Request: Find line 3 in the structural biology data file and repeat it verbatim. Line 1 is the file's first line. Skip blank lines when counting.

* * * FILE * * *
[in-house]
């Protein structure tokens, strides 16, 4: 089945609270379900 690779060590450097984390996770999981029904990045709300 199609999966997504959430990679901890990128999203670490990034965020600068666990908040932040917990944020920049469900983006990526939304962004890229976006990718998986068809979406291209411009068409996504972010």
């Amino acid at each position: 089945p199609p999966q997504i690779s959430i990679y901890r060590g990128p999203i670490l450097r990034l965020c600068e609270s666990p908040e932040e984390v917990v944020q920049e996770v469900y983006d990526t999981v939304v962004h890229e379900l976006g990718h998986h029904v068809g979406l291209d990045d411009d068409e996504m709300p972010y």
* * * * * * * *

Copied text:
């Amino acid at each position: 089945p199609p999966q997504i690779s959430i990679y901890r060590g990128p999203i670490l450097r990034l965020c600068e609270s666990p908040e932040e984390v917990v944020q920049e996770v469900y983006d990526t999981v939304v962004h890229e379900l976006g990718h998986h029904v068809g979406l291209d990045d411009d068409e996504m709300p972010y």